We eventually arrived at Rancho Plastico, though you barely would have noticed! It was just a very small clearing on the ridge, with zero facilities, but with the help of our trusty team, we set up camp. Finding enough level ground on which to pitch the tents was a challenge, but we managed! The other thing about Rancho Plastico is that there are no trails even approaching level, so any birding around the camp was a challenge! That said, there were plenty of good birds just around the camp. Pride of place perhaps went to the rarely-seen Tawny-faced Quail, which showed brilliantly on a couple of occasions on the forest floor, and we even found a pair at their roost! We spent much time poking around a ravine, where we had superlative encounters with the magical Wing-banded Antbird, as well as a confiding Dusky Leaftosser, the smart Dull-mantled Antbird, the localized Choco Manakin and Southern Nightingale-Wren. Also here, in the mixed flocks, we eventually saw the elusive (on this trip) Sapayoa, as well as Slaty-winged Foliage-gleaner, Ochre-throated Foliage-gleaner, Spot-crowned Antvireo, Eye-ringed Flatbill and Dusky-faced and smart Lemon-spectacled Tanagers. Around the camp itself, we also found Barred Puffbird, Sharpbill, and the interesting White-headed Wren, whilst along the ridge, particularly in the evenings, we saw Great Curassow, Crested Guan, and more Great Green Macaws. Sadly, despite some effort, we only got to hear the difficult Choco Tinamou. Each evening, Short-tailed Nighthawks flew around the camp, and here, we also got fantastic views of another Choco Screech Owl and even a roosting Black-crowned Antpitta!
Whilst at Rancho Plastico, most of us took a hike further up to the camp at Pirre Ridge. Although only a short distance (not much more than a kilometre in a straight line), it was a steep and difficult (500m+) ascent which needed to be negotiated with care. Indeed, it was so steep that four limbs were often required, and birding on the way was really not possible! Once at the ridge, we again set up camp for the night with our reduced crew (some had stayed at Rancho Plastico looking after the non-climbers). After lunch and the following morning, we explored the trail that follows the ridge from the camp, and although not the easiest of trails, it was reasonably level by comparison! We soon found our main targets, namely the chunky Pirre Chlorospingus, the subtle Green-naped Tanager and the smart Pirre Hummingbird, though for some reason, the final endemic, the Pirre Warbler, seems to have become very difficult in this area in recent years, and we had no sign of it. We also had a fantastic encounter with a group of Black-eared Wood Quail, and saw more Russet-crowned Quail-Doves and Varied Solitaires. Other goodies that were new for the trip included Greenish Puffleg, Violet-headed Hummingbird, Lineated Foliage-gleaner, Zeledon’s Antbird, Sooty-headed and Ochraceous Wrens, Yellow-green Grosbeak, Black-and-yellow Tanager and smart Emerald Tanagers. After dark, we also had a brilliant encounter with Bare-shanked Screech Owl, here, right at the eastern end of its range.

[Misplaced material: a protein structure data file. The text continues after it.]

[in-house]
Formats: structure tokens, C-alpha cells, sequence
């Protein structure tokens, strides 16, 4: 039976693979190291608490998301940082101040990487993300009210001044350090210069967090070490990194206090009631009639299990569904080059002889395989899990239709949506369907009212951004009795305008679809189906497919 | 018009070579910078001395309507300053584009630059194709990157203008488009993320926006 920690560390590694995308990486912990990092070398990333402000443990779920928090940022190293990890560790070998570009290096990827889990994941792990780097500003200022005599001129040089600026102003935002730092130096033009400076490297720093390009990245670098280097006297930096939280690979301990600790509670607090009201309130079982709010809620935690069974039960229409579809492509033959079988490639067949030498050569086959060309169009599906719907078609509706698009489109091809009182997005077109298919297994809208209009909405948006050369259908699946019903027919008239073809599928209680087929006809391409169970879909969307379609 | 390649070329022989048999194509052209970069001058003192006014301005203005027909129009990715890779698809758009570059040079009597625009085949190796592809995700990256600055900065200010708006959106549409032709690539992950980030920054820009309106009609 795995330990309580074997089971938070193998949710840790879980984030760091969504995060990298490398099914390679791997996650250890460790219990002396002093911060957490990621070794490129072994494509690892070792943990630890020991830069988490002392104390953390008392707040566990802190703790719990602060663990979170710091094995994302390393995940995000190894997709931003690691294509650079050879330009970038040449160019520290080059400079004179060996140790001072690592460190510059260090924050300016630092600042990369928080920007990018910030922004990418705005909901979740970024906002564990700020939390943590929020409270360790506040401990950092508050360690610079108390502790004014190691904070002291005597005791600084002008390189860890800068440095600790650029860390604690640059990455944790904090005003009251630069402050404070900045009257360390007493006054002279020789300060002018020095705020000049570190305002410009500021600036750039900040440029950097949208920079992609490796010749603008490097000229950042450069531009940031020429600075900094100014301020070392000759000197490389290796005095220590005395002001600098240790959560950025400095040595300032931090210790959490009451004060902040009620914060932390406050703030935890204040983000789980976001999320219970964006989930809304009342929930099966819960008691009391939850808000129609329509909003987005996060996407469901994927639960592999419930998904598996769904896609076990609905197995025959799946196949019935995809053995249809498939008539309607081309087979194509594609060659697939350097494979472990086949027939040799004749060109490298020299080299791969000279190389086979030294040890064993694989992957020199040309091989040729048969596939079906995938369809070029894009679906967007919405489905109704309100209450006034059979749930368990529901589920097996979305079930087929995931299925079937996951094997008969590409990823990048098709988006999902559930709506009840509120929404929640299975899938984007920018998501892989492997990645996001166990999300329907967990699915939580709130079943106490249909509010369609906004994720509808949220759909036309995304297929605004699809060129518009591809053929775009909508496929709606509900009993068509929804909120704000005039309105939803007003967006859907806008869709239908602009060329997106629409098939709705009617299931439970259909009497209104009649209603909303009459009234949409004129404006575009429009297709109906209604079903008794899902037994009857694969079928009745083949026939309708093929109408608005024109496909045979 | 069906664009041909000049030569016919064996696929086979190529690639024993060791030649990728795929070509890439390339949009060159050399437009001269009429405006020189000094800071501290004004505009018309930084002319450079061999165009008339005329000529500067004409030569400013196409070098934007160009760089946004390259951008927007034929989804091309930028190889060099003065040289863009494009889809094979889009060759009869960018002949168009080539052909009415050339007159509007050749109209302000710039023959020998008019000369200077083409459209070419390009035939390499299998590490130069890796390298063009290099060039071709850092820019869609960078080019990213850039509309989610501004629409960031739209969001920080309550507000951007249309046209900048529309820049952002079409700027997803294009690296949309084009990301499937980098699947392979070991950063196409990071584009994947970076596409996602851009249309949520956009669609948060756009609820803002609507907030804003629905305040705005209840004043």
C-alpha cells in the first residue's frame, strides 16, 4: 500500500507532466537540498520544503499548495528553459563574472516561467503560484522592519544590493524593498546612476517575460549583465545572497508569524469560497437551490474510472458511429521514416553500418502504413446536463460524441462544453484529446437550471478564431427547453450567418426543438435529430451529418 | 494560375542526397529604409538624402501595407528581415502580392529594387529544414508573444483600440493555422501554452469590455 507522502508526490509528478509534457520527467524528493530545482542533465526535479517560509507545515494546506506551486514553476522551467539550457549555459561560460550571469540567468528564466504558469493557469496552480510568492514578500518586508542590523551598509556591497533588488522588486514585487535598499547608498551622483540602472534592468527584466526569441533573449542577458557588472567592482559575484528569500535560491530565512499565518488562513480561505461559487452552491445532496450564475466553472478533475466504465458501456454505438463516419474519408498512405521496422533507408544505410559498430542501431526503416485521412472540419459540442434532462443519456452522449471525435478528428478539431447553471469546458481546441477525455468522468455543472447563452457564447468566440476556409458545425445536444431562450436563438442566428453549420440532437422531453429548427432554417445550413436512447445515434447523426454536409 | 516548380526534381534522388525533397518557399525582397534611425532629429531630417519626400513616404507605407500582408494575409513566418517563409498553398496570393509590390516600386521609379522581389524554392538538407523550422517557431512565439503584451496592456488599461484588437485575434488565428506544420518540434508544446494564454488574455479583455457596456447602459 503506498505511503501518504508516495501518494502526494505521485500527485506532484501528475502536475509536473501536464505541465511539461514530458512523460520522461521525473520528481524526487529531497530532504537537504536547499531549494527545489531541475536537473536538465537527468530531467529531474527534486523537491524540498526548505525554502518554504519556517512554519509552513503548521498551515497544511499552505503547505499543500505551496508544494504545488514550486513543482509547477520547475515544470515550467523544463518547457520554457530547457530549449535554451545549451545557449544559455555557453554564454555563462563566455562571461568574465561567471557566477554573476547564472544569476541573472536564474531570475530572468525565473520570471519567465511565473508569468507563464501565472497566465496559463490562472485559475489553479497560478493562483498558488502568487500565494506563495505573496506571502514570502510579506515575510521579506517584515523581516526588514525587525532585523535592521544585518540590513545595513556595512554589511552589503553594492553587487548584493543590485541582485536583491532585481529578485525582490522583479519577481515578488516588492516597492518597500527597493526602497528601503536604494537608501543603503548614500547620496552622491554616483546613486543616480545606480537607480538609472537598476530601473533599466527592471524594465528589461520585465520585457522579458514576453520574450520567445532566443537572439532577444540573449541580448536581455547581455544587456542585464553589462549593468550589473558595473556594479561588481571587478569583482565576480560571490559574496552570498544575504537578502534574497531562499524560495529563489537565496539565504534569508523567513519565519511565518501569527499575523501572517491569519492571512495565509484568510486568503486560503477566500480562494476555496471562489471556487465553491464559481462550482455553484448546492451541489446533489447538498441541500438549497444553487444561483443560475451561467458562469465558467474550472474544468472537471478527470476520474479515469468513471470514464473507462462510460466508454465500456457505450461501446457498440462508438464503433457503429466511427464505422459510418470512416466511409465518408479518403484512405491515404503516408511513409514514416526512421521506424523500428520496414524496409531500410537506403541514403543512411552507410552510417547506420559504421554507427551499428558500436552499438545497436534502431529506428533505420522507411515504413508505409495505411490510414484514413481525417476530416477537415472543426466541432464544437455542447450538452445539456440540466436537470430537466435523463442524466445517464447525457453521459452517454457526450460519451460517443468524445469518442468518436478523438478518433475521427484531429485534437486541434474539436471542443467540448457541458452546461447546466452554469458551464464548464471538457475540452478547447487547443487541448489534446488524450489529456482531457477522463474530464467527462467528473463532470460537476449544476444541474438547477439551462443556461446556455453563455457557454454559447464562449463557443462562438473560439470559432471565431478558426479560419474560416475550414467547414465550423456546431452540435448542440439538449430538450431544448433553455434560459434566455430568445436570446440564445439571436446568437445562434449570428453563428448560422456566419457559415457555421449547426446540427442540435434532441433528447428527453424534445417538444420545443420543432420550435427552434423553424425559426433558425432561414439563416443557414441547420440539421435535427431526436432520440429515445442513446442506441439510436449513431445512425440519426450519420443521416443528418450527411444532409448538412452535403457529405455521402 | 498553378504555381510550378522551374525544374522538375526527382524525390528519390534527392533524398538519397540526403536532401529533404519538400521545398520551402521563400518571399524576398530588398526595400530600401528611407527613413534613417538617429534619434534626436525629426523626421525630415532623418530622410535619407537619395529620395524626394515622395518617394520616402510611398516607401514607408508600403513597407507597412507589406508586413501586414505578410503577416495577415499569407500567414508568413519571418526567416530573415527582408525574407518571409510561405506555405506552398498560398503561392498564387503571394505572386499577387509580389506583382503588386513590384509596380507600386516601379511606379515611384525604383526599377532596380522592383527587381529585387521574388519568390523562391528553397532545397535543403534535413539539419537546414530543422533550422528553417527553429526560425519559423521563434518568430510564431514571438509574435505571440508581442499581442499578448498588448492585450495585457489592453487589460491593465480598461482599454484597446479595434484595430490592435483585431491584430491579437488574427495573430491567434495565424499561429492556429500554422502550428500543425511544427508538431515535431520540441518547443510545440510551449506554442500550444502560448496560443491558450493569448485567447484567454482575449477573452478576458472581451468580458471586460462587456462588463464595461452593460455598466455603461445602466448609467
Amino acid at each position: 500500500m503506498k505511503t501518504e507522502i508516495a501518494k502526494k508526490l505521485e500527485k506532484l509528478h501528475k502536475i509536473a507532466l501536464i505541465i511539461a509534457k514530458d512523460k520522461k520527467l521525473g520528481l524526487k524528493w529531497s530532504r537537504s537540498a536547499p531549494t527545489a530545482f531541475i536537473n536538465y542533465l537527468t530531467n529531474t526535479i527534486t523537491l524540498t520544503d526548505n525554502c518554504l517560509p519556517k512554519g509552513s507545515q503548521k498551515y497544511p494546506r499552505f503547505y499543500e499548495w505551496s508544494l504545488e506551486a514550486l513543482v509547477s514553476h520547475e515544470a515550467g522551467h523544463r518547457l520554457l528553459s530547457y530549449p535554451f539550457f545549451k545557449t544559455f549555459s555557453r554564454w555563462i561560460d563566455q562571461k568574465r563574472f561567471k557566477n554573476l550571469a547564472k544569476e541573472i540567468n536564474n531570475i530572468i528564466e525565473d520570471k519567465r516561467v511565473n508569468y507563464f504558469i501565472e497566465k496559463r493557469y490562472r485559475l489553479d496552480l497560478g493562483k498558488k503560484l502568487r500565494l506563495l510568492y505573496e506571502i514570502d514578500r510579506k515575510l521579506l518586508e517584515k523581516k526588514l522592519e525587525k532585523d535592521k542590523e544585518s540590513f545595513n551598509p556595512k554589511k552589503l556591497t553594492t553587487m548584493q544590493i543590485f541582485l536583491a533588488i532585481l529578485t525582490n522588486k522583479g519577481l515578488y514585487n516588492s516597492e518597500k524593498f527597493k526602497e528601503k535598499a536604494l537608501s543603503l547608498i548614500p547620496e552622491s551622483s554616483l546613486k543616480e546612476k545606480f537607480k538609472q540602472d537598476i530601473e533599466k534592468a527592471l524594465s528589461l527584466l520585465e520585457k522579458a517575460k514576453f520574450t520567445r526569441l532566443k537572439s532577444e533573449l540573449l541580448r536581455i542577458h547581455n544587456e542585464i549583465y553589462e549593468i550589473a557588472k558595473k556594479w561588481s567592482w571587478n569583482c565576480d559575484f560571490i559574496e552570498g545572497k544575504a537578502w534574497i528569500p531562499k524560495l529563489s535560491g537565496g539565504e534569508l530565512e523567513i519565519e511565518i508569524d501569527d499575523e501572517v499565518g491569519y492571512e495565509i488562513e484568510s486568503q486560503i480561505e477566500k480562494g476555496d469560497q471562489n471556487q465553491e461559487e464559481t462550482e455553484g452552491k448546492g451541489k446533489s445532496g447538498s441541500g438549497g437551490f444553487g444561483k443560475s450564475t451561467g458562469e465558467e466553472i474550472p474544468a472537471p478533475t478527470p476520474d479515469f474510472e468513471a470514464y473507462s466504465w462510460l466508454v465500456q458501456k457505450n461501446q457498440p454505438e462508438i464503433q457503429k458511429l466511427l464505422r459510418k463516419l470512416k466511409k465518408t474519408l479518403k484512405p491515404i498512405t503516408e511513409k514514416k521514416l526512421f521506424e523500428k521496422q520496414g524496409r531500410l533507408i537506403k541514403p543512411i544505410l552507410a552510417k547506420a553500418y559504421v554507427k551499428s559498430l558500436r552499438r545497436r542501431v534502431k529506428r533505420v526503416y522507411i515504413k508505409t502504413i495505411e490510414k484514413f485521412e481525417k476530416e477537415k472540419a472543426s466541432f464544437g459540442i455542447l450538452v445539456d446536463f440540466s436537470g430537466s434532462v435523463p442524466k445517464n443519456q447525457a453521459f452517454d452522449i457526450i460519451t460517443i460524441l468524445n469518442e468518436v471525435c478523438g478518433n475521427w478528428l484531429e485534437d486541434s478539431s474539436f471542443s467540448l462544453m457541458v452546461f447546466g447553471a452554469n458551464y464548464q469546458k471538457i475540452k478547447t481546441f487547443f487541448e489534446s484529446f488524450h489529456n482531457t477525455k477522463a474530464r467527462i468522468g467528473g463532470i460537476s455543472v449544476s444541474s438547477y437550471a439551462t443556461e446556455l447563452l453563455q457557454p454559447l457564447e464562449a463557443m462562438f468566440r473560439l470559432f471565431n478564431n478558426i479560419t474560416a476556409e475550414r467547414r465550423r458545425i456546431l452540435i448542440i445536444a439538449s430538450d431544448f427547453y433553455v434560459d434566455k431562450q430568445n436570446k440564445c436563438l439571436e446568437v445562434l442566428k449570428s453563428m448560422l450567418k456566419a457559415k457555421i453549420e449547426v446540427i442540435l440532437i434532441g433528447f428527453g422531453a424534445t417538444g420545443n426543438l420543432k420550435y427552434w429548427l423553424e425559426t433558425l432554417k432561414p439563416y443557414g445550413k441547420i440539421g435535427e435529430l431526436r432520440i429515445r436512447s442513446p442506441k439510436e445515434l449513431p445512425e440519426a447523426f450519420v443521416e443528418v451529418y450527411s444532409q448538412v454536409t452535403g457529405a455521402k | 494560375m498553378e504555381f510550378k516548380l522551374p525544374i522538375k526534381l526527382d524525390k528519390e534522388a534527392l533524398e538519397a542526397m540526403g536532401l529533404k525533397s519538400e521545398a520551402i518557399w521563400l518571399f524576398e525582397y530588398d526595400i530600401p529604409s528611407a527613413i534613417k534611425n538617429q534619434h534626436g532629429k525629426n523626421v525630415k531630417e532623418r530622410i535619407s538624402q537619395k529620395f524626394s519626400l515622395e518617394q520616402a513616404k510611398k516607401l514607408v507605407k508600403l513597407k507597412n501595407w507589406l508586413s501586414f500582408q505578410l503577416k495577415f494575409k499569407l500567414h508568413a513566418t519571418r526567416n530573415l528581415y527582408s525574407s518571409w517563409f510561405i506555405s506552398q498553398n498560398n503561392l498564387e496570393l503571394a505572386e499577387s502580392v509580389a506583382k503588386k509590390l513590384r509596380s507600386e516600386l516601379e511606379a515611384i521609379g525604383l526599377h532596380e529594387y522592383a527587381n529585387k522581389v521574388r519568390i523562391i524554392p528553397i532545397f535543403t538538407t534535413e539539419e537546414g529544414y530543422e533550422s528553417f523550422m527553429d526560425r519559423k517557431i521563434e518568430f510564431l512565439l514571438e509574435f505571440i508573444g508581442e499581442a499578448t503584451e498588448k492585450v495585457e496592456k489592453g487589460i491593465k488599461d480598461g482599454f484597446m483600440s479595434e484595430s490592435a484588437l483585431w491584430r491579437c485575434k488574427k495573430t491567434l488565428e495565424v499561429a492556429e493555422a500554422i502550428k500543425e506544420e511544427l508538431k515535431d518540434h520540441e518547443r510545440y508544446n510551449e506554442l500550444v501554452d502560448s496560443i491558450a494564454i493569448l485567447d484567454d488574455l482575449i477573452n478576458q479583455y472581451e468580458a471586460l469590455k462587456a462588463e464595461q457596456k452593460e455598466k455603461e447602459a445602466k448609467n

We struggled back down and met up with the others at Rancho Plastico, and after a night there, made our way all the way back down to the steamy lowlands. The lookout was once again productive, and this time we were delighted to watch both Blue Cotinga and snowy white, Black-tipped Cotingas in the scope, and for some, we even managed another Viridian Dacnis, this time a male. Back in the lowlands we also added a few other new ones including Rufous Motmot and Black-bellied Wren, and after dinner, venturing out close to the camp, we found both Common Potoo and another fine Crested Owl.